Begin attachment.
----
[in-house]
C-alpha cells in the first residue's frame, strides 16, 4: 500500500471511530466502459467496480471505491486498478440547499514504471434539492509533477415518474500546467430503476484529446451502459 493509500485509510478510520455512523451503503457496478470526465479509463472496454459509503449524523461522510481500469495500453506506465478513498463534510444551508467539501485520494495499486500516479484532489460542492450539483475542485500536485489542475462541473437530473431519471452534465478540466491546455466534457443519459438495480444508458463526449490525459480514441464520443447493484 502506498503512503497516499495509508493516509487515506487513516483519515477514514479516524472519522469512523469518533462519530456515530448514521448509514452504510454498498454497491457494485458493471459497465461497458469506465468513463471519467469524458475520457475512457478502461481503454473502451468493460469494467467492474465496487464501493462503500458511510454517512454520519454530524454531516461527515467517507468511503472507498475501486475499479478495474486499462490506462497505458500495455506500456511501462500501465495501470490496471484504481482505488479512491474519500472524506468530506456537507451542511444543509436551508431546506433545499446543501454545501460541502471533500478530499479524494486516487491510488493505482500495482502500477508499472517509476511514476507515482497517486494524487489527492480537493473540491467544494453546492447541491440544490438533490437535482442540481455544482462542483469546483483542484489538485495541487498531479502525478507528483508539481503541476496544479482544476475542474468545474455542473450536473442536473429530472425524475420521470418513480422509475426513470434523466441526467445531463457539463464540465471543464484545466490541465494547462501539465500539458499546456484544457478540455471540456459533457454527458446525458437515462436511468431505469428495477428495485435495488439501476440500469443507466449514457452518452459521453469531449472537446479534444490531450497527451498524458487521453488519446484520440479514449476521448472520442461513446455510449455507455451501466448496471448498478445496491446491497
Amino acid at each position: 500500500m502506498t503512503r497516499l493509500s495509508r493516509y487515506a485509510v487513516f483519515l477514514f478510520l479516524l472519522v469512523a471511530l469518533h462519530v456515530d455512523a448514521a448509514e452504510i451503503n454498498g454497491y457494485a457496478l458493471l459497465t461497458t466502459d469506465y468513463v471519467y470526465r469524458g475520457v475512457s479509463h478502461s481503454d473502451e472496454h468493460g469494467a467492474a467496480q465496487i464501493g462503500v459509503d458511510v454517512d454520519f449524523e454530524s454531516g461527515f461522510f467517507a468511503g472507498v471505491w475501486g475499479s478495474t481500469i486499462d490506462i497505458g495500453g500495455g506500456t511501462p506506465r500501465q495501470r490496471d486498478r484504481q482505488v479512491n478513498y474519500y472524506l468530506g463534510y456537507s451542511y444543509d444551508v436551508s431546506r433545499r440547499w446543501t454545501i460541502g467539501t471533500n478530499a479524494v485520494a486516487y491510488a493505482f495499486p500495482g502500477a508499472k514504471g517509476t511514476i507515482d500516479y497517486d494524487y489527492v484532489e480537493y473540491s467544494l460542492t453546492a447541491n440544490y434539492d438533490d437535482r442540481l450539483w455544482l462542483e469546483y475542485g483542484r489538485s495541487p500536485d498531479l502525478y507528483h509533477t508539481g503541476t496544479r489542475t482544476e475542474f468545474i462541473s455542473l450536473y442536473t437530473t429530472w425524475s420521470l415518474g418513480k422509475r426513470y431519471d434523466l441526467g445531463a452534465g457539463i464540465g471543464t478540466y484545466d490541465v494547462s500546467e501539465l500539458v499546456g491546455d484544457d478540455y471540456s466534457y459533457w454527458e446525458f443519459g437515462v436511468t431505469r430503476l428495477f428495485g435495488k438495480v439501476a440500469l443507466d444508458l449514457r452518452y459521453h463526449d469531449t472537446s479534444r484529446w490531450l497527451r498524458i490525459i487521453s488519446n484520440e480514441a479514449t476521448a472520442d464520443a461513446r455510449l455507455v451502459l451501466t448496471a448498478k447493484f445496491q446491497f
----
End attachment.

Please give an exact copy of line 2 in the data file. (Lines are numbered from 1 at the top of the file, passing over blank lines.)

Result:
C-alpha cells in the first residue's frame, strides 16, 4: 500500500471511530466502459467496480471505491486498478440547499514504471434539492509533477415518474500546467430503476484529446451502459 493509500485509510478510520455512523451503503457496478470526465479509463472496454459509503449524523461522510481500469495500453506506465478513498463534510444551508467539501485520494495499486500516479484532489460542492450539483475542485500536485489542475462541473437530473431519471452534465478540466491546455466534457443519459438495480444508458463526449490525459480514441464520443447493484 502506498503512503497516499495509508493516509487515506487513516483519515477514514479516524472519522469512523469518533462519530456515530448514521448509514452504510454498498454497491457494485458493471459497465461497458469506465468513463471519467469524458475520457475512457478502461481503454473502451468493460469494467467492474465496487464501493462503500458511510454517512454520519454530524454531516461527515467517507468511503472507498475501486475499479478495474486499462490506462497505458500495455506500456511501462500501465495501470490496471484504481482505488479512491474519500472524506468530506456537507451542511444543509436551508431546506433545499446543501454545501460541502471533500478530499479524494486516487491510488493505482500495482502500477508499472517509476511514476507515482497517486494524487489527492480537493473540491467544494453546492447541491440544490438533490437535482442540481455544482462542483469546483483542484489538485495541487498531479502525478507528483508539481503541476496544479482544476475542474468545474455542473450536473442536473429530472425524475420521470418513480422509475426513470434523466441526467445531463457539463464540465471543464484545466490541465494547462501539465500539458499546456484544457478540455471540456459533457454527458446525458437515462436511468431505469428495477428495485435495488439501476440500469443507466449514457452518452459521453469531449472537446479534444490531450497527451498524458487521453488519446484520440479514449476521448472520442461513446455510449455507455451501466448496471448498478445496491446491497